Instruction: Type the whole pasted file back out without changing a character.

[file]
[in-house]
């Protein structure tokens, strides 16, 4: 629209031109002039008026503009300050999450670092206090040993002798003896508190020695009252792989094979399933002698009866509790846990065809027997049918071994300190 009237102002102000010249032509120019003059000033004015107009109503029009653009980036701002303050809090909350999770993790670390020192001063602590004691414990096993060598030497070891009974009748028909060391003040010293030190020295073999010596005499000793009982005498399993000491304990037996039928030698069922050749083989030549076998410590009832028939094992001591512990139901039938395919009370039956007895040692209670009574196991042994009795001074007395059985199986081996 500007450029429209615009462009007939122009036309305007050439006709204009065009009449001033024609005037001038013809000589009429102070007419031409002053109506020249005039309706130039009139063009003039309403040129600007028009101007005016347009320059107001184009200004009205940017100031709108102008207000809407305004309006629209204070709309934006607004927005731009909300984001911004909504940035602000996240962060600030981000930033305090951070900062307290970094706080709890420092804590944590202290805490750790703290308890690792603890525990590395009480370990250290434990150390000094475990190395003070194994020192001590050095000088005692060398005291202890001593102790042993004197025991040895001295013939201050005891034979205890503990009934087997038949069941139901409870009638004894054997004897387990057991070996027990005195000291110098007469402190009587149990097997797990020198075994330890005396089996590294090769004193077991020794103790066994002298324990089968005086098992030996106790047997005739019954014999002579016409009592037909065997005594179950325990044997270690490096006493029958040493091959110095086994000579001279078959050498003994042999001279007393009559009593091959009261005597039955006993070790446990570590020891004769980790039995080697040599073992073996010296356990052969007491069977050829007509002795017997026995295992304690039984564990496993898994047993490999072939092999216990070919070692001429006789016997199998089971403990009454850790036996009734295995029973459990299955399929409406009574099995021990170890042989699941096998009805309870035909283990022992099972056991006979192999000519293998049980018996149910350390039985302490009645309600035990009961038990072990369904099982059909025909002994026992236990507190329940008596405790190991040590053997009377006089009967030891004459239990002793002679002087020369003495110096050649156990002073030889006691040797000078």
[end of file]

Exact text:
[in-house]
């Protein structure tokens, strides 16, 4: 629209031109002039008026503009300050999450670092206090040993002798003896508190020695009252792989094979399933002698009866509790846990065809027997049918071994300190 009237102002102000010249032509120019003059000033004015107009109503029009653009980036701002303050809090909350999770993790670390020192001063602590004691414990096993060598030497070891009974009748028909060391003040010293030190020295073999010596005499000793009982005498399993000491304990037996039928030698069922050749083989030549076998410590009832028939094992001591512990139901039938395919009370039956007895040692209670009574196991042994009795001074007395059985199986081996 500007450029429209615009462009007939122009036309305007050439006709204009065009009449001033024609005037001038013809000589009429102070007419031409002053109506020249005039309706130039009139063009003039309403040129600007028009101007005016347009320059107001184009200004009205940017100031709108102008207000809407305004309006629209204070709309934006607004927005731009909300984001911004909504940035602000996240962060600030981000930033305090951070900062307290970094706080709890420092804590944590202290805490750790703290308890690792603890525990590395009480370990250290434990150390000094475990190395003070194994020192001590050095000088005692060398005291202890001593102790042993004197025991040895001295013939201050005891034979205890503990009934087997038949069941139901409870009638004894054997004897387990057991070996027990005195000291110098007469402190009587149990097997797990020198075994330890005396089996590294090769004193077991020794103790066994002298324990089968005086098992030996106790047997005739019954014999002579016409009592037909065997005594179950325990044997270690490096006493029958040493091959110095086994000579001279078959050498003994042999001279007393009559009593091959009261005597039955006993070790446990570590020891004769980790039995080697040599073992073996010296356990052969007491069977050829007509002795017997026995295992304690039984564990496993898994047993490999072939092999216990070919070692001429006789016997199998089971403990009454850790036996009734295995029973459990299955399929409406009574099995021990170890042989699941096998009805309870035909283990022992099972056991006979192999000519293998049980018996149910350390039985302490009645309600035990009961038990072990369904099982059909025909002994026992236990507190329940008596405790190991040590053997009377006089009967030891004459239990002793002679002087020369003495110096050649156990002073030889006691040797000078």